The Great Emerging-Market Bubble

The Great Emerging-Market Bubble

emerging-market bubble



The Great Emerging-Market Bubble

by Bill Emmot, Project Syndicate

LONDON – Something has gone badly wrong in the emerging economies that were supposed to be shaping, even dominating, the future of the world. The search for culprits is under way: commodity prices, fracking, US interest rates, El Nino, China, these and others lead the field. But the answer is simpler and more traditional. It is politics.

Look at Brazil. There an economy once tipped for ever-lasting boom has barely grown for more than two years, and is currently shrinking. Falling prices for its commodity exports haven’t helped, but Brazil’s economy was supposed to be about far more than just harvests and extractive industries.

Or look at Indonesia. That economy is still expanding, but at a rate – 4.7% annually in the latest quarter – that is disappointing in terms both of previous expectations and of population growth. The same can be said of Turkey, where growth has sagged to 2.3% in the latest quarter – which at least beats population growth but is meager compared with the country’s go-go years of 2010 and 2011, when it expanded by 9%. Or South Africa, where economic progress has constantly been too slow, whether in boom years for gold and other resources or busts, to make any real dent in poverty levels.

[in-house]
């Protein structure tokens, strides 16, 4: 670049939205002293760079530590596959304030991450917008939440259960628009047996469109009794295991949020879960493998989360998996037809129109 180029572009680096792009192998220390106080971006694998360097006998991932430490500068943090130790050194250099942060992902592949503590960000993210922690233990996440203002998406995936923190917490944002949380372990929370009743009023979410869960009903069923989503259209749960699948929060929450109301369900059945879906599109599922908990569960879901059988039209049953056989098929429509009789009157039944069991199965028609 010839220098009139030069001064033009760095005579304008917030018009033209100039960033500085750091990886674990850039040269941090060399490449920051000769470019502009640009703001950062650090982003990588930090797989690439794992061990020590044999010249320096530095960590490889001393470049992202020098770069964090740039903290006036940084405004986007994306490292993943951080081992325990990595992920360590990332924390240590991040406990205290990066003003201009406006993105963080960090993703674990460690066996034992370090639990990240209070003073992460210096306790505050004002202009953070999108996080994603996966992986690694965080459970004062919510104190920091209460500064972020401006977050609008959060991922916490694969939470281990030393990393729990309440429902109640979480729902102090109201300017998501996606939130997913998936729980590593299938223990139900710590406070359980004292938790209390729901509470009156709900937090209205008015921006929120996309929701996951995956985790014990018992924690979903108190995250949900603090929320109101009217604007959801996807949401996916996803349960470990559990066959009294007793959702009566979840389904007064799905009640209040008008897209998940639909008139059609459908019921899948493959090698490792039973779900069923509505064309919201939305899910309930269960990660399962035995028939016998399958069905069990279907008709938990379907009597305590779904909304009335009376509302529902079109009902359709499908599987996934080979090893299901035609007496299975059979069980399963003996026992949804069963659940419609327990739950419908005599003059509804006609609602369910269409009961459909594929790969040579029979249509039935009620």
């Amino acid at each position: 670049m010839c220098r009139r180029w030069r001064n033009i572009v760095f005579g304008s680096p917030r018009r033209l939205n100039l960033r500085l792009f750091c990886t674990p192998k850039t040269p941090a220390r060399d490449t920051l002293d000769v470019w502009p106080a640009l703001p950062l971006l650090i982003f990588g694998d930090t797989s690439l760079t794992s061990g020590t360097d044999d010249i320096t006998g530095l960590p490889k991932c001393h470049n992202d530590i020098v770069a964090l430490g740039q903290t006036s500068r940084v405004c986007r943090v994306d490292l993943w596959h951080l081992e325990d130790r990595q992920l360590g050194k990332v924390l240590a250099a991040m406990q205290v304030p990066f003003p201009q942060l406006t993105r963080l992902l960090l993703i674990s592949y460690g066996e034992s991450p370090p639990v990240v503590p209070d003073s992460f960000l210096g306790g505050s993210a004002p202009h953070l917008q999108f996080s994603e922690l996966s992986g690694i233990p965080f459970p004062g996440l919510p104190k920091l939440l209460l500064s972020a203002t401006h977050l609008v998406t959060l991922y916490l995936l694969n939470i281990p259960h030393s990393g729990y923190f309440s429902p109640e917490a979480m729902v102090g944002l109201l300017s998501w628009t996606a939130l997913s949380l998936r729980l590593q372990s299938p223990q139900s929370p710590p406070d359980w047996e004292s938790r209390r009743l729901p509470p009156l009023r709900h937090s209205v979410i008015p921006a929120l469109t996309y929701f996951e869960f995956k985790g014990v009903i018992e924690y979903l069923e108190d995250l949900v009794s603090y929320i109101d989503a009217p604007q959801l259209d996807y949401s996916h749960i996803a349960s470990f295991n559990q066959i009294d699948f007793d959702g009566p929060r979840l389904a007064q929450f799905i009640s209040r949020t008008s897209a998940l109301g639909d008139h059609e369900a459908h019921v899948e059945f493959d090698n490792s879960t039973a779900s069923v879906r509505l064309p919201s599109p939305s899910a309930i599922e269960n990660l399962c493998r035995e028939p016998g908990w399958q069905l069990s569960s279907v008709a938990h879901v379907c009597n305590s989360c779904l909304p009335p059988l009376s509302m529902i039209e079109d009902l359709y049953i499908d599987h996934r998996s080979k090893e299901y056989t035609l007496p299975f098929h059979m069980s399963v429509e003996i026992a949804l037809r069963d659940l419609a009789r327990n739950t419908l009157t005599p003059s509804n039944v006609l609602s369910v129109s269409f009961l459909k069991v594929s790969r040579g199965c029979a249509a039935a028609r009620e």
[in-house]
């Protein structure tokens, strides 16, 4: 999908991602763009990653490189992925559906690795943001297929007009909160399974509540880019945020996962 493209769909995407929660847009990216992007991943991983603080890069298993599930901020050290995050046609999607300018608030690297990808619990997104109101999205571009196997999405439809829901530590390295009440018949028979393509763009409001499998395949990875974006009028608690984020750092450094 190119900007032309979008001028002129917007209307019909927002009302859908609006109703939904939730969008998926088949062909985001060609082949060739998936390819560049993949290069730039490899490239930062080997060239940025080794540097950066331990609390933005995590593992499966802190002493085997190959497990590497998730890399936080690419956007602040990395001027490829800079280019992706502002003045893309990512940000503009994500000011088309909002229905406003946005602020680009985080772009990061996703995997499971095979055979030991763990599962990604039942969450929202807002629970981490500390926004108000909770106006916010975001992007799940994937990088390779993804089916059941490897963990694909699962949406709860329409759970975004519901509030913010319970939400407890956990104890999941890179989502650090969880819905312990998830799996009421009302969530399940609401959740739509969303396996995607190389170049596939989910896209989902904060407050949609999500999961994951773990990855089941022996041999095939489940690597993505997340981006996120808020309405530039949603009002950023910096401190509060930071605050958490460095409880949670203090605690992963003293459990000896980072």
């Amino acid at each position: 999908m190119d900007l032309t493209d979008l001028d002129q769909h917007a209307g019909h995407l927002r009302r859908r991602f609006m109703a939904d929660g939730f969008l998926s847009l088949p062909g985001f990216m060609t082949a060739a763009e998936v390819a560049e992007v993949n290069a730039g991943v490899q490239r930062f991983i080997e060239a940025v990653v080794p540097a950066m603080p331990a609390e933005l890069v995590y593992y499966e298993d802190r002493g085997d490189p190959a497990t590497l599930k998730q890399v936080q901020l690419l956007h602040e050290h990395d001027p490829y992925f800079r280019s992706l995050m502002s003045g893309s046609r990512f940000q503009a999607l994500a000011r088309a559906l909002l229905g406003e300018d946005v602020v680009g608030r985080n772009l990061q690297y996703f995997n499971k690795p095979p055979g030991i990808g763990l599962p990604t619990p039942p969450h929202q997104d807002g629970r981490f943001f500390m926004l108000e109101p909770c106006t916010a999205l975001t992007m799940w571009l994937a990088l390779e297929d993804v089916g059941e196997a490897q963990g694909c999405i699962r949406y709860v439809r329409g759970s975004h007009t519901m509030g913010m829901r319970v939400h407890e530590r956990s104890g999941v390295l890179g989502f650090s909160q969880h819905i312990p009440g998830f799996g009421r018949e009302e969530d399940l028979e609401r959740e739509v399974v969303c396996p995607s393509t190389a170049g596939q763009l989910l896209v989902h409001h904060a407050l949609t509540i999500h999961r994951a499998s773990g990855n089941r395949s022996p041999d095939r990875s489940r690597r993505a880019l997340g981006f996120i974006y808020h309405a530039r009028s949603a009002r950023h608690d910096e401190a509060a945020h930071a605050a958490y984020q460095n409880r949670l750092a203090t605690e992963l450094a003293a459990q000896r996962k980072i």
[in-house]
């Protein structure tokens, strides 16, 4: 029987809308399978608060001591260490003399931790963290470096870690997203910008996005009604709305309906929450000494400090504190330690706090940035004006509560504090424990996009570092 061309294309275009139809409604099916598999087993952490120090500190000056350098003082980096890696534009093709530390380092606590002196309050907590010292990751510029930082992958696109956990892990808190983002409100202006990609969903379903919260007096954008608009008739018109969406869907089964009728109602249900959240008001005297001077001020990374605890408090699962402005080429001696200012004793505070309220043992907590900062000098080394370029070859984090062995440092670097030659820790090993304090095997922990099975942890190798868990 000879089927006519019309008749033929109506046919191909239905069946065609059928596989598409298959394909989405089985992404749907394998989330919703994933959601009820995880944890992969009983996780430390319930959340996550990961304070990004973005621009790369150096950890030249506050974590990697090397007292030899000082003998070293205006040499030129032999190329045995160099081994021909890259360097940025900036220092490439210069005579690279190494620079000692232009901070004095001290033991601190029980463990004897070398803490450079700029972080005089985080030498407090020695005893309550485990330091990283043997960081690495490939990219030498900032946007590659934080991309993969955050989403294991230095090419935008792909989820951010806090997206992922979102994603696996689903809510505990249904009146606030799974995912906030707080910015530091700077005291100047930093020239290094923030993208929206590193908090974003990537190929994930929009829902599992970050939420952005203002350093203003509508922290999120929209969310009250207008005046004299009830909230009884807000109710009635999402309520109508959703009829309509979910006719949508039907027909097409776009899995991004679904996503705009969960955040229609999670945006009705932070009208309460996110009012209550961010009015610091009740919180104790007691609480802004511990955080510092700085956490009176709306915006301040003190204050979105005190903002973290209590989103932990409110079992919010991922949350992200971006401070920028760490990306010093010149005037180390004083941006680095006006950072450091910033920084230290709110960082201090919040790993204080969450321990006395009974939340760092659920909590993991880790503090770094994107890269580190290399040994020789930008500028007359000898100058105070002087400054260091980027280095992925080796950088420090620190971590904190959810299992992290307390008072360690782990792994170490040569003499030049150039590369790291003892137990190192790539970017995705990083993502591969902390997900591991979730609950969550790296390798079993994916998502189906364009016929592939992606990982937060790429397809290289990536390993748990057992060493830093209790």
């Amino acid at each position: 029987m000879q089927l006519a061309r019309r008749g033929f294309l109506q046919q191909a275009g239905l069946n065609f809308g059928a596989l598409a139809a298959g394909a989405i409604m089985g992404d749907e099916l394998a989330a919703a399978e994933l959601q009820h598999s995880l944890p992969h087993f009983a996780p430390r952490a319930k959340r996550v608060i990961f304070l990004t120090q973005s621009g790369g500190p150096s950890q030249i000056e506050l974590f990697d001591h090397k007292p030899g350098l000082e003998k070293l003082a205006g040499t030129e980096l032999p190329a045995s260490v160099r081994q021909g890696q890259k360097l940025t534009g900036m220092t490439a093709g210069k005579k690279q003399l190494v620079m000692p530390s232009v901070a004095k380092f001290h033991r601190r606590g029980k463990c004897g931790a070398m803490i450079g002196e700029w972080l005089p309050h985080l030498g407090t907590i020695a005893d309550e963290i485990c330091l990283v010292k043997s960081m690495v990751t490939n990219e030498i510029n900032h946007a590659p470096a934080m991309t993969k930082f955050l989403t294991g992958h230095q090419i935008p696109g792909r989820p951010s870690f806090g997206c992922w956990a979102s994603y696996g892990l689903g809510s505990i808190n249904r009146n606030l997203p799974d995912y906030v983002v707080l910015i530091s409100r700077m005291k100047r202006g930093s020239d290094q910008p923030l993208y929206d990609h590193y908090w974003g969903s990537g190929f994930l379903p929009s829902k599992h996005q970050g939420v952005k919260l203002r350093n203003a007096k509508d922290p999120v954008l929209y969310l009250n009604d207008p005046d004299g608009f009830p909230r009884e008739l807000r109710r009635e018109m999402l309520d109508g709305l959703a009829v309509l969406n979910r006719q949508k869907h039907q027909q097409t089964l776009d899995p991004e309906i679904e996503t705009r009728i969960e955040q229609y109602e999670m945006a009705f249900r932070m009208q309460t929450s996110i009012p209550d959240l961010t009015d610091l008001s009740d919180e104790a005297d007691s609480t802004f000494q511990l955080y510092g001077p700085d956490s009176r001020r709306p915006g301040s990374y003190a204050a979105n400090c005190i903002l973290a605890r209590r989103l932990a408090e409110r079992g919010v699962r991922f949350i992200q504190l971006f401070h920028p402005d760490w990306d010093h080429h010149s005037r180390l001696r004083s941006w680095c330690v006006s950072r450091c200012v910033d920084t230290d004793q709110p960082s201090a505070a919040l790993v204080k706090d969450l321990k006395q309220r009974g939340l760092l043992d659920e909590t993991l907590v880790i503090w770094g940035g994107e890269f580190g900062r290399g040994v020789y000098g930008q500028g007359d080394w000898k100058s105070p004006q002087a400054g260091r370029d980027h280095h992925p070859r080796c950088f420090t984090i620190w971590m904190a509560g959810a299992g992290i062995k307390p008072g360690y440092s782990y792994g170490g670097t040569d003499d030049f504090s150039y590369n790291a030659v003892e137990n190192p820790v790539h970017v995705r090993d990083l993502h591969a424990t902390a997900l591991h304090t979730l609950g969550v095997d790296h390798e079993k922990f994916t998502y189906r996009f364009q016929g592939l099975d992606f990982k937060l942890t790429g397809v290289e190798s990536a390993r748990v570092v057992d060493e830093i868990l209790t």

Then there is China itself, whose slowdown is everybody else’s favorite explanation for their own sluggishness. There, private economists are back enjoying their favorite pastime during periods of economic stress, namely trying to construct their own indices for GDP growth as at such times they do not believe the official statistics. Officially, Chinese growth is rock-steady at 7% per year, which happens to be the government’s declared target, but private economists’ estimates mostly range between 4% and 6%.

One mantra of recent years has been that, whatever the twists and turns of global economic growth, of commodities or of financial markets, “the emerging-economy story remains intact.” By this, corporate boards and investment strategists mean that they still believe that emerging economies are destined to grow a lot faster than the developed world, importing technology and management techniques while exporting goods and services, thereby exploiting a winning combination of low wages and rising productivity.

There is, however, a problem with this mantra, beyond the simple fact that it must by definition be too general to cover such a wide range of economies in Asia, Latin America, Africa, and Eastern Europe. It is that if convergence and outperformance were merely a matter of logic and destiny, as the idea of an “emerging-economy story” implies, then that logic ought also to have applied during the decades before developing-country growth started to catch the eye. But it didn’t.

The reason why it didn’t is the same reason why so many emerging economies are having trouble now. It is that the main determinants of an emerging-economy’s ability actually to emerge, sustainably, are politics, policy and all that is meant by the institutions of governance. More precisely, although countries can ride waves of growth and exploit commodity cycles despite having dysfunctional political institutions, the real test comes when times turn less favorable and a country needs to change course.

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